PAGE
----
Saturday, June 26, 2010

4 “Tricky Nuances” in Talent Management

On the heels of my last post on the careful use of predictive tools in screening job candidates, I have included some musings below on 4 other “tricky nuances” in talent management.

1. One of the predictors of “employee retention risk" that I’ve used in models is “recency of training.” Just like a prior ‘job-hopping’ pattern can foretell whether a job candidate might be EITHER a good or bad hiring decision (depending on the job), training an employee could have polar opposite effects on employee retention -- based on the broader "work experience" context.

The degree to which training increases/decreases the odds of an employee leaving (voluntarily) is often related to whether the skill(s) they are being trained in are valued more internally vs. externally. Presumably, something valued more internally (e.g., being skilled in a company-proprietary technology) means the employee will likely be compensated, engaged and generally treated better than if they were to leave … so better retention usually ensues. Conversely, if an employee picks-up a new skill or set of skills (e.g., Six Sigma Training) when the market is hungry for those skills –AND the organization is not expending much effort (or money ) to engage and secure that employee, the training offered can certainly result in creating an “employee retention risk.”

2. A tricky scenario that relates to compensation is where an excellent or above-average performer gets a very modest (or even meager) salary increase due to being on-top of the range for their salary grade. In an organization of say 10,000 employees, it’s certainly conceivable that 3-5% (or 300-500 employees) will be in this situation. If the average salary for this group is $70,000 and the average (small) increase given is 3% … that company has doled out $630,000 to over $1 million and will likely derive very little if any benefit from that! [Refer to #3 below for a possible way to mitigate this situation.]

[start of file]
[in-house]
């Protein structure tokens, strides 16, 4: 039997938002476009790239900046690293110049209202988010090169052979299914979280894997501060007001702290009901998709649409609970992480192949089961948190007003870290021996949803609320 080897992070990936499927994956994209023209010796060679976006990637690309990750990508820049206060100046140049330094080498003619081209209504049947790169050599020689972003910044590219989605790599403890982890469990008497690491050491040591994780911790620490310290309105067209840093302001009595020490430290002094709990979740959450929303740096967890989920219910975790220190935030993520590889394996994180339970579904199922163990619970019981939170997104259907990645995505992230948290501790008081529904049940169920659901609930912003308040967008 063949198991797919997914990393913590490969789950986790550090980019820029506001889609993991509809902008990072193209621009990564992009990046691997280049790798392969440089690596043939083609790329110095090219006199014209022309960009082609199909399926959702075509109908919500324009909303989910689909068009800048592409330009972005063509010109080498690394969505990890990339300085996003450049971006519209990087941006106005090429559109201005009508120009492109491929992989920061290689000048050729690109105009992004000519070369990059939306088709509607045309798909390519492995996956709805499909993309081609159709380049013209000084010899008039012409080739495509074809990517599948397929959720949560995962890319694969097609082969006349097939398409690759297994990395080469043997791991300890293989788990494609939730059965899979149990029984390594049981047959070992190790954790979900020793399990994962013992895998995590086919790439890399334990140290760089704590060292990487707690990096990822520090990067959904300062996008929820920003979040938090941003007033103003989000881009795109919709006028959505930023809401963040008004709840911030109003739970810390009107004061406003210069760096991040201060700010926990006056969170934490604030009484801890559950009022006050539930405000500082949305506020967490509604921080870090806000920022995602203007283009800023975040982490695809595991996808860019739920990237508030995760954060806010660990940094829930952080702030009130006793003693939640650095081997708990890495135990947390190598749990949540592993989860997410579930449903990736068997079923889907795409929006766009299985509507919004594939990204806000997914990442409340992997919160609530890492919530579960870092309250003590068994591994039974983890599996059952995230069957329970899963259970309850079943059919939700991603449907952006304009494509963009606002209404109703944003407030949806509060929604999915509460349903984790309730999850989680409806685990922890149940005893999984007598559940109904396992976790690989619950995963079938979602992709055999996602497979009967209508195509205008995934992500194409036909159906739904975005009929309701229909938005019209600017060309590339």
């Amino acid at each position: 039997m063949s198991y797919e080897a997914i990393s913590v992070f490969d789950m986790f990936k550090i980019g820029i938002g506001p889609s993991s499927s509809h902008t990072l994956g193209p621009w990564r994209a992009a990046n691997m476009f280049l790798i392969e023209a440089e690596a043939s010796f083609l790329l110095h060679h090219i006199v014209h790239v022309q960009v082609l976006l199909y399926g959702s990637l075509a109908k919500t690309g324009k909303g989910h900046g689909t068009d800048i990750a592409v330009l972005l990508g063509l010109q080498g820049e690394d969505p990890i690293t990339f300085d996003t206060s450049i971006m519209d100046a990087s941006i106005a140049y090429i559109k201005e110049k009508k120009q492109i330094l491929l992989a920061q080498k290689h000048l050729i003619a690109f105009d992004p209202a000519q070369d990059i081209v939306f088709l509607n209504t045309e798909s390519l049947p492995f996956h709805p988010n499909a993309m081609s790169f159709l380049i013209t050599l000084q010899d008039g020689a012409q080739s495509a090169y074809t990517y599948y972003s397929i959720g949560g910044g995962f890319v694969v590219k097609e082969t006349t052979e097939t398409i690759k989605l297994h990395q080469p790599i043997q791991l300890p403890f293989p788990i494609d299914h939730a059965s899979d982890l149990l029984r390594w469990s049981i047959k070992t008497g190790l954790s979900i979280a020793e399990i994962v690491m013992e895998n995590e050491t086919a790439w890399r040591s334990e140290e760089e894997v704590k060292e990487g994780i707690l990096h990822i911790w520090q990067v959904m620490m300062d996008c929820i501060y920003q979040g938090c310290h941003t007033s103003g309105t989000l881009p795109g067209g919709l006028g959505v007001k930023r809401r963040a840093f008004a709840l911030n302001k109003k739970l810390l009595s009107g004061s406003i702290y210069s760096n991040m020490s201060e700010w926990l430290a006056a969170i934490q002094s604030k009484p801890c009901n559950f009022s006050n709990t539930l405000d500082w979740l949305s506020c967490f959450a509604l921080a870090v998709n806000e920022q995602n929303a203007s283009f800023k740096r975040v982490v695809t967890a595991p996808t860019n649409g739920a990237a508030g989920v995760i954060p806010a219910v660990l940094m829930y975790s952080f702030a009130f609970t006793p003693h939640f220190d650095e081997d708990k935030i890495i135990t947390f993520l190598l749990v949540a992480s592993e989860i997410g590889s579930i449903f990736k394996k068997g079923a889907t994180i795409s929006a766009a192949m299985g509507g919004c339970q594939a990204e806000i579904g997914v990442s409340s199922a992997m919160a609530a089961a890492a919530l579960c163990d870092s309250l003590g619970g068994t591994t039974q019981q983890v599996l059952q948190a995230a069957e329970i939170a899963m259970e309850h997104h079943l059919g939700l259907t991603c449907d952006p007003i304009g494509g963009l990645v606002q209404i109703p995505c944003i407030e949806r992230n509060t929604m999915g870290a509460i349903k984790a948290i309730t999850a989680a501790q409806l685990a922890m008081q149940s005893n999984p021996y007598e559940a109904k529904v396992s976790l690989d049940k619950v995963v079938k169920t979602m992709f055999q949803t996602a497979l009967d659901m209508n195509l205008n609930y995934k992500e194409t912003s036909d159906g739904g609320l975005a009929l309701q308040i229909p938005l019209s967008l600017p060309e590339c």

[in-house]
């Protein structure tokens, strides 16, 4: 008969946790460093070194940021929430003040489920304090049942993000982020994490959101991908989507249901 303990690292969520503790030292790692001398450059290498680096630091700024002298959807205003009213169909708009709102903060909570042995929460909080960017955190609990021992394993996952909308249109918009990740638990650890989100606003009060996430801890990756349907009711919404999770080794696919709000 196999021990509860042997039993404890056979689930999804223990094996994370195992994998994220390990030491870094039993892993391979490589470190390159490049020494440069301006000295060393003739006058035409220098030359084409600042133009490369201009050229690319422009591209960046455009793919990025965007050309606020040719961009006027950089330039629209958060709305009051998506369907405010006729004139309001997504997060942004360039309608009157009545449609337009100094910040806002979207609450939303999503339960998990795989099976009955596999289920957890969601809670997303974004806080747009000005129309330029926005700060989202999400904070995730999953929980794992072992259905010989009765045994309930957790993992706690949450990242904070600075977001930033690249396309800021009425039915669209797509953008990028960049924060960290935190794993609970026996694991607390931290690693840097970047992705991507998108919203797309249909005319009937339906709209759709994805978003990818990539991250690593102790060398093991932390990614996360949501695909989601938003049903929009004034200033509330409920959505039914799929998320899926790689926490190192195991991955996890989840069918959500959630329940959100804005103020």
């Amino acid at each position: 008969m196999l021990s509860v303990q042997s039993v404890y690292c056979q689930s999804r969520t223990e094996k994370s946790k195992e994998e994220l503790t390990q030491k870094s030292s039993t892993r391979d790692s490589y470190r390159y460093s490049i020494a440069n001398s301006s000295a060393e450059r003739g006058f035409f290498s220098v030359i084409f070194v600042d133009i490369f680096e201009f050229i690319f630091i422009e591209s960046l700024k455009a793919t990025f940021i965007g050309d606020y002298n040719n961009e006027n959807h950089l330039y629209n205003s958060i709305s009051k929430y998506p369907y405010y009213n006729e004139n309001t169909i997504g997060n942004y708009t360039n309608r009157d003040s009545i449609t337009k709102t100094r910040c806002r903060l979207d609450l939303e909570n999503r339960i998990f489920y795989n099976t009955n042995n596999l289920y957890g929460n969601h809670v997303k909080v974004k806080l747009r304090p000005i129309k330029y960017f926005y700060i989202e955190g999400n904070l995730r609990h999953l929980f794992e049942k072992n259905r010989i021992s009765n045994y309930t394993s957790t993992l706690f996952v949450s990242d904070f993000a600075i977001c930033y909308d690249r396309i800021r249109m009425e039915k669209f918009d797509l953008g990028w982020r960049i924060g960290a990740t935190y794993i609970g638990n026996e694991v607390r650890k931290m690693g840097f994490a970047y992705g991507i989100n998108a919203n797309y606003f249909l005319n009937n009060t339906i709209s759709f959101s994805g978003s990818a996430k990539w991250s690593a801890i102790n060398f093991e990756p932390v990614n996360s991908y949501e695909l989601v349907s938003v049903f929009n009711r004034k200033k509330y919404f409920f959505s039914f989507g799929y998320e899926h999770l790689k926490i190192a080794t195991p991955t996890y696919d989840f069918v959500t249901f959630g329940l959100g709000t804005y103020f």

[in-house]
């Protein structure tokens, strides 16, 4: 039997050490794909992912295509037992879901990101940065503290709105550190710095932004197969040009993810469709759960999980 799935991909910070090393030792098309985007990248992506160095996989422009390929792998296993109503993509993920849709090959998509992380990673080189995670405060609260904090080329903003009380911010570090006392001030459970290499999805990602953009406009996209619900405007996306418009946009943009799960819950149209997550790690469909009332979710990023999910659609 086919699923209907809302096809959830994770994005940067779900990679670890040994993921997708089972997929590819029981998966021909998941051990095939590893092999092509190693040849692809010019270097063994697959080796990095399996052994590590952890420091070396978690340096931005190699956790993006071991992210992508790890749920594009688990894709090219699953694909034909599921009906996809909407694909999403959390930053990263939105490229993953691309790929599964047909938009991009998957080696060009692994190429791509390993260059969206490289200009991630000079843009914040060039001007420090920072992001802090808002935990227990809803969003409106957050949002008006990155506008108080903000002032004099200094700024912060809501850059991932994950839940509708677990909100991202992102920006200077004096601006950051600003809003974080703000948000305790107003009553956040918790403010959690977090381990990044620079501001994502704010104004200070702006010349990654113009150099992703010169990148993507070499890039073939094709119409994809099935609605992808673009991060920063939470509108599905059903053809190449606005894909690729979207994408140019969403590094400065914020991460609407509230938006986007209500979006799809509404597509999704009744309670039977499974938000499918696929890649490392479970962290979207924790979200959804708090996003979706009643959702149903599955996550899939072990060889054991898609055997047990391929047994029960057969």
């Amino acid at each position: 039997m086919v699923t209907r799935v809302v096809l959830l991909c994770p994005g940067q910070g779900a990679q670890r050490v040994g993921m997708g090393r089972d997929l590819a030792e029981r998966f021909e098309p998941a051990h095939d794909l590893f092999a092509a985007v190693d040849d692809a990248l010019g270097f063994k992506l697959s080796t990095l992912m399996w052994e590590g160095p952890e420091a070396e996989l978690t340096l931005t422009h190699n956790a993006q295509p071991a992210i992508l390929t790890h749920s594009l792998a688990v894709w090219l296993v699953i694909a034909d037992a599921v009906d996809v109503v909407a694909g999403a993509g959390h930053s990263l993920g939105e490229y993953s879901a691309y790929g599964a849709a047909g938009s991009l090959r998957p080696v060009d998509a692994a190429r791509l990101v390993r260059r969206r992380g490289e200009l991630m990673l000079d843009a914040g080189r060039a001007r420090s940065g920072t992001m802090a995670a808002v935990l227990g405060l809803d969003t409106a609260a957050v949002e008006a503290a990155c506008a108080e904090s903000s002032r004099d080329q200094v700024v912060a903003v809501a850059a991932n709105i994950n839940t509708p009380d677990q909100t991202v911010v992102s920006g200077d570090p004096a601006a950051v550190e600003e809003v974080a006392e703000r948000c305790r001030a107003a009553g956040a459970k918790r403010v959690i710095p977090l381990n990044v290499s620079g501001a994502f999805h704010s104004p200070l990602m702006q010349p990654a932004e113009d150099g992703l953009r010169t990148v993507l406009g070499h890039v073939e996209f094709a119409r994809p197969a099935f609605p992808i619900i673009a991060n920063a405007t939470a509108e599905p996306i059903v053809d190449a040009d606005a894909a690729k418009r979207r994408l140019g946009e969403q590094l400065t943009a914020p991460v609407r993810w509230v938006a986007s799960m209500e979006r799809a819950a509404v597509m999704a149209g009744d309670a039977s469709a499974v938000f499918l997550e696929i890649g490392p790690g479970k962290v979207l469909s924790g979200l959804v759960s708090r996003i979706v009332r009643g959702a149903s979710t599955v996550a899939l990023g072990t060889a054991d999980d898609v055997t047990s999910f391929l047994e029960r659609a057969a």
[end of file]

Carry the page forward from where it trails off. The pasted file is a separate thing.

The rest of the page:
3. A more technical situation where compensation can serve as a dis-incentive … Take the case of a married couple in the U.S. filing a joint tax return with a combined taxable income of $65,000. One of them then gets a nice 10% salary increase for being a great contributor -- cause for a nice dinner out -- or is it? Well, for married couples filing jointly, $68,000 is the cutoff between the 15% and 25% tax brackets. Consequently, this couple’s income (after taxes) is actually decreased by $8,000 after one of them gets a healthy 10% raise! How does an organization avoid rewarding employees well but getting the opposite of the desired effect?

One answer is to have an HR manager and a corporate accountant review a list of all employees potentially in this situation; and perhaps offer a non-monetary reward if the employee so chooses; e.g., flex hours or non job-specific training. At the very least, they should communicate with those employees to advise them of the consequences (e.g., short and longer-term) of this year’s comp adjustment.

4. I’ll end with an example in the realm of competencies … specifically, what might occur when the value an organization attaches to a certain competency changes in a material way? Case in point from investment banking … I suspect a few Wall Street firms (the ones that seriously signed-up for less risk-taking) have been thinking a lot lately about how to re-tool their workforce from a competencies standpoint. With “risk management” and “sound judgment” likely being valued much more in these firms, they must quickly transition to these “newly valued” competencies in a way that is minimally disruptive to the business.

Tuesday, June 15, 2010

Predictive tools in Talent Management (e.g., Recruiting) – proceed with caution!

Fact: Pure scientific method actually includes testing the hypothesis -- and the opposite of the hypothesis.

Opinion: I believe this purist approach to science and predictive tools unfortunately evades many modern-day “salaried scientists” … including some I-O (Industrial – Organizational) Psychologists who develop assessment tests to predict job success or flag questionable job candidates … sometimes only looking to confirm what they believe to be true. This is probably a function of the intense pressure to get verifiable "scientific" results more quickly in order to demonstrate business value to internal / external clients.